NOTE #2:  The suit, filed by the insurer group of Southern Fidelity, Southern Fidelity P&C, and Capital Preferred Insurance Company, names: United Water Restoraton Group (UWG); Air Quality Assessors (AQA); United Reconstruction Group (URG); and assorted owners, Endre Banfi, Lajos Nagy, Richie Kidwell, John Peters and Zoltan Kurucz. The actual complaint is quite detailed and is so long (307 pages) it wouldn’t upload to my online AOB library.  Instead I sent it to a large-document site, here.  For the best and most accurate information on this case, laypersons should ask a licensed attorney to review the entire complaint.  But, for the curious who want to save some time, I reproduced randomly selected excerpts below.  Paragraph numbers are taken from the complaint.

  1. As putatively legitimate vendors that are attempting to assist an insured with a water loss, these AOBs purportedly allow them to “stand in the shoes of the insured,” and thereby make demands upon the Plaintiffs on behalf of the insured as described supra. The AOB’s are null and void since they are obtained pursuant to fraudulent pretenses, make false representations in relationship to the assignor and assignee and directly violate Fla. Stat. Sec 817.234, since the insured is told from the onset that they will not have to incur a deductible.
  2. As to the ongoing collusion of the three Defendants, and the fact that the creation of three separate entities is simply a sham, it has been admitted by an authorized representative of UWR that all three entities have one common owner and management.
  3. The Defendants now that the Plaintiffs’ have statutory duties to its insureds to promptly adjust and pay the claim, and they use this consideration in combination with intentional obfuscation to obtain monies from the Plaintiffs under false, deceptive and fraudulent pretenses.
  4. Furthermore, the Defendants use the threat that the Plaintiffs’ will be subject to attorney’s fees pursuant to Fla. Stat. 627.428 if they do not promptly pay a claim that they have willingly engaged in a course of conduct that served to cause the delay in substantiating the claim.
  5. The Defendants and the attorneys used by the Defendants know that their means of referring clients is unlawful pursuant to Florida Rules of Professional Conduct governing lawyers.
  6. In connections with claims that the Plaintiffs cannot duly and timely investigate due to the Defendants misconduct as described herein, through written correspondence and otherwise, the Defendants also threaten directly and/or indirectly that the Plaintiffs’ will be exposed to extra-contractual damages (a.k.a. as bad faith) due to the Plaintiff’s’ delay in making payment of the claim.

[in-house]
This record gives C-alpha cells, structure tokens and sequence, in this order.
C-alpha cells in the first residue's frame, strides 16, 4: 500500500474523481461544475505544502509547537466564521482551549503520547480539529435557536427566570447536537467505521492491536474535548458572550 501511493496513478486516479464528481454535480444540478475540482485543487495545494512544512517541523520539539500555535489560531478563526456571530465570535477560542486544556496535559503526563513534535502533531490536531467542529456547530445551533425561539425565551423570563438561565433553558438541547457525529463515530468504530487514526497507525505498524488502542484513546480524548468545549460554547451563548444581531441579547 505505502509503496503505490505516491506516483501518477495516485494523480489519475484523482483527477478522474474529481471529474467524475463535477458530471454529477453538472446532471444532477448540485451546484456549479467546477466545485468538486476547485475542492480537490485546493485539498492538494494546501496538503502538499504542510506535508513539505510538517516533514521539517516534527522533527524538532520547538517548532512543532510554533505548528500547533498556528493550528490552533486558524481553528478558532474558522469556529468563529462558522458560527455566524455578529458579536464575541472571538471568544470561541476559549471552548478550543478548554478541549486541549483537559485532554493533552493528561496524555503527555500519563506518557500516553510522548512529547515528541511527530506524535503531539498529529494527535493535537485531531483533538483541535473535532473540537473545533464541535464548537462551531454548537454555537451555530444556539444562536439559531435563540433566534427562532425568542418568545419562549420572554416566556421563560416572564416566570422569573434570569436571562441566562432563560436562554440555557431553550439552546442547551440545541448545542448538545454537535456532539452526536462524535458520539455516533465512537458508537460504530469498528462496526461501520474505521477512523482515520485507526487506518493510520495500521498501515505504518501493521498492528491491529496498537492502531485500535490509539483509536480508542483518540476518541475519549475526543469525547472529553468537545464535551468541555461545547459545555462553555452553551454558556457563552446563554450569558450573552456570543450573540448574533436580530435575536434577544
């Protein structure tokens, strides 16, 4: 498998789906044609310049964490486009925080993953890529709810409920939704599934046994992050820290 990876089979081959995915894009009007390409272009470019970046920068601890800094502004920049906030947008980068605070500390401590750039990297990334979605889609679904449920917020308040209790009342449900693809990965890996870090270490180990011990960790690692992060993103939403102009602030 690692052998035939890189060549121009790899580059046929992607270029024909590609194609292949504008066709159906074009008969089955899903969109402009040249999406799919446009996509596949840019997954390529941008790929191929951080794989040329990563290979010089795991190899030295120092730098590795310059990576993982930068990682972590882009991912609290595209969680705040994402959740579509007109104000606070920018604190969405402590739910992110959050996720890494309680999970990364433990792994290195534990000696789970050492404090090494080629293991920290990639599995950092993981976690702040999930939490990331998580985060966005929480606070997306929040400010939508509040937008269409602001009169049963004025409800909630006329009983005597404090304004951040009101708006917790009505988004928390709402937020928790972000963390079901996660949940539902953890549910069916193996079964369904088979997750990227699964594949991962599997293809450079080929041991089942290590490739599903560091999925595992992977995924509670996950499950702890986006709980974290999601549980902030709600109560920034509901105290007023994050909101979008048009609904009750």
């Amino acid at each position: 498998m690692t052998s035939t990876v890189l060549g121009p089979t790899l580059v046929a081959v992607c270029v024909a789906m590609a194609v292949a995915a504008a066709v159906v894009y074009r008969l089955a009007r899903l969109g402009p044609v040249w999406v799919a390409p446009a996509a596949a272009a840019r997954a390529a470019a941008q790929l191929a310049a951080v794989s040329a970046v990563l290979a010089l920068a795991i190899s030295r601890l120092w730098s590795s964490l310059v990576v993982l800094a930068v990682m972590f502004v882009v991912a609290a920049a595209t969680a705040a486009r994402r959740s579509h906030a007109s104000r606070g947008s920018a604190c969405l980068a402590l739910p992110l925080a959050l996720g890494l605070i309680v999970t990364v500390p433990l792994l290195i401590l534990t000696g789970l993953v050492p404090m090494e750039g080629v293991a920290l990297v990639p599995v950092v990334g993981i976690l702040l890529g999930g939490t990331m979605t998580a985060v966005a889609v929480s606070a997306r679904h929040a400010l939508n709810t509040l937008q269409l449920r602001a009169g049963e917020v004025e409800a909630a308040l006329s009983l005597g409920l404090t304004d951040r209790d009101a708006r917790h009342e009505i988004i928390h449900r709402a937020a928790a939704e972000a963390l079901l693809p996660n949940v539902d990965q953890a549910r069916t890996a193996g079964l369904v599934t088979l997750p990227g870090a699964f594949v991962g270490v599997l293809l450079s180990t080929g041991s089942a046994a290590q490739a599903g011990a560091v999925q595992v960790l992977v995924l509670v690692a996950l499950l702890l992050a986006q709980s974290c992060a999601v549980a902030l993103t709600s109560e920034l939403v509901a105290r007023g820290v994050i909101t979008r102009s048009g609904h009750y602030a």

7. Further compounding the prejudice to the Plaintiff’s in association with the Defendants’ knowing and tortious interference with Plaintiffs’ and insureds’ contractual relationship is the fact that the Defendants make a practice of removing, damaging and/or disposing of a small subset of a continuous pair or set of floor tiles, cabinets, wall tile, based board, tiles, etc., before the Plaintiffs are ever given an opportunity to inspect their insured’s home.
  8. The specific mechanisms that allow the Defendants as a collective group to enrich themselves by intentionally causing destruction to the insured’s homes as described above is that by way of fraudulently inducing the Plaintiff’s insureds to assign all of their rights and benefits under the policy to all three Defendant entities at once, and then a standardized cross-referral scheme and fraudulent/deceptive business practice is put into place by way of UWR, URG and AQA acting as supposedly independent companies that are attempting to the preserve the insureds’ home.
  9. 40. …John Peters is an officer of URG and a general contractor. URG uses his licensing and an AOB to directly demand payment from the Plaintiff’s for the cost of repair to the home that was intentionally/unjustifiably damaged by UWR during their concealed water and/or mold remediation efforts.
  10. URG, in an effort to further defraud the Plaintiff’s, knowingly submits repair proposals that assert forth patently false and grossly embellished valuations for items that need repair as a direct result of UWR’s unjustified/unnecessary remediation efforts that also serve the de facto purpose of concealing the true facts and circumstances surrounding the loss.
  11. For example, UWR will damage tile flooring as part of their concealed remediation efforts (knowing that the insurer could and should have been given an opportunity to inspect during the course thereof), and then URG will prepare and submit to the Plaintiffs a proposal that they know contains a valuation for the tile floor that typically exceeds retail value by over 600%.

NOTE #3: For the entire Orlando BBB complaint file against United Water Restoration and the company responses and/or resolutions, if any, go here. The following are some random excerpts in no particular order:

“…The work that I am being charged for has not been performed. My resolution is not to pay another dime to this company for being dishonest about their services.”

“…I just realized today that United Water Restoration Group tricked me into signing a contract with United Reconstruction Group, also. I had no idea the company that I agreed to let dry out my house would be tricking me into signing a contract to remodel my house. The remodeling contract has no information in it about what kind of remodeling they are going to do or what material they are going to use. I told them I am unable to go through with this contract right now, because I am mentally unable to proceed with remodeling that I have no control over. They told me I would be breeching the contract and I need to pay them $500.”

“…They took advantage of an old scared woman when all I wanted was my house dried out.”

“…This company and its sister company, United Water used high pressure and deceptive sales presentations to force me to sign a contract I do not want.”